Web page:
The Coming Campaigns in Post-Disaster Katrina Clawbacks

P9202096New Orleans At the Fair Grinds Coffeehouse book launch for The Battle for the Ninth Ward, we asked a number of activists gathered on the second floor to share their perspectives and experiences.  It was a rich and sometimes painful reminder of how much Katrina is still a daily experience in New Orleans six years later.  For many living in the city Katrina is not a question of fatigue, but an advanced syndrome.

Some of the discussion sounded more like battle reports from ongoing fights.  Brad Ott with the Save Charity coalition talked about almost 200 lawsuits still outstanding with individuals and others around the hospital construction and closing.  Vanessa Gueringer, a leader of A Community Voice in the Lower 9th Ward, detailed a litany of promises still waiting fulfillment in her community and at one point commented that the only physical evidence of the city’s rebuilding effort to date “was a bicycle path.”  Rebecca Sloboda Theriot shared her challenging experiences on the front lines teaching in a charter school in the severely broken school system.  Perhaps these are old stories after six years, but each telling opens raw wounds and I could see tears in some eyes.

The report by Mark Moreau, director of New Orleans Legal Assistance Corporation (NOLAC), was the most stunning and sobering to me though because the crises he raised are still ahead of many families and communities and would likely erect insurmountable barriers for some families not only to return to the city but to live securely in the future under any circumstances.  From earlier published reports by the states Road Home authorities there has seemed to be an effort to constructively work with families who were still trying to assemble the resources to rebuild, but might have missed some of the deadlines and technical requirements to do so because of loan issues, contractor scams, and the impact of the recession.

Mark and his legal staff though were already finding cases that indicated that FEMA was back in New Orleans again, but was back this time trying to collect monies they had given earlier to families where these families had failed to complete the rebuilding.  He gave a number of examples in this area that included efforts where people were still building, but also where FEMA was tracking down families is the diaspora to wrest back refunds of FEMA money, since they were not back home yet.  Mark predicted that within six months there might be a deluge of suits that NOLAC would be handling on FEMA related clawbacks.  He already had two lawyers working virtually full-time on the problem.

One of the lessons of disaster turns out to be that there is no real end to the disaster.  It is a tragedy that keeps reverberating into the future; even as the ripples become smaller they continue unremittingly to hit people over and over.  The Katrina Clawback Campaign will be painful, and in this mean spirited political and economic time, will be difficult to win where mercy collides with justice.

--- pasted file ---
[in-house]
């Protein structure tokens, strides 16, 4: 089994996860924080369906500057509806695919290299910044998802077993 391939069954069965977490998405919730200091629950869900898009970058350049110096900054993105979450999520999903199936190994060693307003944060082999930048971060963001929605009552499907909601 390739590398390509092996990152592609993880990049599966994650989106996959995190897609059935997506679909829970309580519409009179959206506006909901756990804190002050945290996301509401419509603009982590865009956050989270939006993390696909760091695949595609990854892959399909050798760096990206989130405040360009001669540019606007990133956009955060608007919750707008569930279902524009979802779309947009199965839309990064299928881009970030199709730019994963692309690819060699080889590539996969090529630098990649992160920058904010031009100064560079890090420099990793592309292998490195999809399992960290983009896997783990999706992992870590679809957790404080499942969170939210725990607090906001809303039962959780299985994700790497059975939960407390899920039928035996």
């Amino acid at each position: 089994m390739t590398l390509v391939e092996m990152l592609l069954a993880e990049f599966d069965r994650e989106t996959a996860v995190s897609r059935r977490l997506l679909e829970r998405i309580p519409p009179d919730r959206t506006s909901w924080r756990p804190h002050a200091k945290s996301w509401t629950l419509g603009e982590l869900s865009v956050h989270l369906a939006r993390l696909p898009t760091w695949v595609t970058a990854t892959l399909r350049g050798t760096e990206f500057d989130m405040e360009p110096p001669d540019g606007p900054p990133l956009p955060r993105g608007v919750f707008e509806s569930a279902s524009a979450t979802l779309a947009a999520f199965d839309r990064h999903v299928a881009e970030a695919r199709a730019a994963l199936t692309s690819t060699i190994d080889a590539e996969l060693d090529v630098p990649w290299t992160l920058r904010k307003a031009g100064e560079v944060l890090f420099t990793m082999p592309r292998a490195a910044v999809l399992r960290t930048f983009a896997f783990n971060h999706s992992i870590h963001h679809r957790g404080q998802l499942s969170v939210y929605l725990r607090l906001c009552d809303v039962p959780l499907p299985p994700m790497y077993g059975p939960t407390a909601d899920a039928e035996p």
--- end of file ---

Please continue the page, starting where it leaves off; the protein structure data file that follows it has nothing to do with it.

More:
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InterfaceFLOR and A Community Voice Canvass in the Lower 9th

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Vanessa Gueringer directing InterfaceFlor volunteers

New Orleans It often takes a village and the good will of many people continues to overwhelm in the rebuilding and recovery of New Orleans. A chance connection of old friends and schoolmates from Canada (thanks, Judy Duncan of ACORN Canada) led Nadine Gutz, the Sustainability Director for InterfaceFLOR, a top of the line, environmentally sensitive carpet company, to me. It was an easy problem to solve. The annual sales meeting for more than 200 of their people was being held in New Orleans, and they wanted to lend a hand.

Several weeks later, 30 of their staff teamed up with A Community Voice leaders like Vanessa Gueringer and Franzella Johnson to fan out throughout the still devastated, and now iconic, Lower 9th Ward to knock on doors rather than knocking down doors. This was rebuilding with a message. InterfaceFLOR and A Community Voice were spreading the news about a program they had managed to reinvigorate for youth this coming summer in the Lower 9th for the first time since Katrina more than 5 years ago.

Everyone is happy after a good afternoon on the doors --
Everyone is happy after a good afternoon on the doors --

Working out of a church center on St. Claude, the folks from all over the United States, Canada, and Mexico it seems, were jazzed as they came in and dropped off the interest petitions from people who wanted to participate and enroll in the program. Rather than just squinting through tinted windows of a tour bus, they had gone two-by-two up and down the blocks of the Lower 9th spreading the word, Paul Revere style, with some good news for people.

  Franzella Johnson of ACV picking up the interest sheets
Franzella Johnson of ACV picking up the interest sheets

Thanks to InterfaceFLOR and A Community Voice – every little bit still matters, and it’s good to feel the love!

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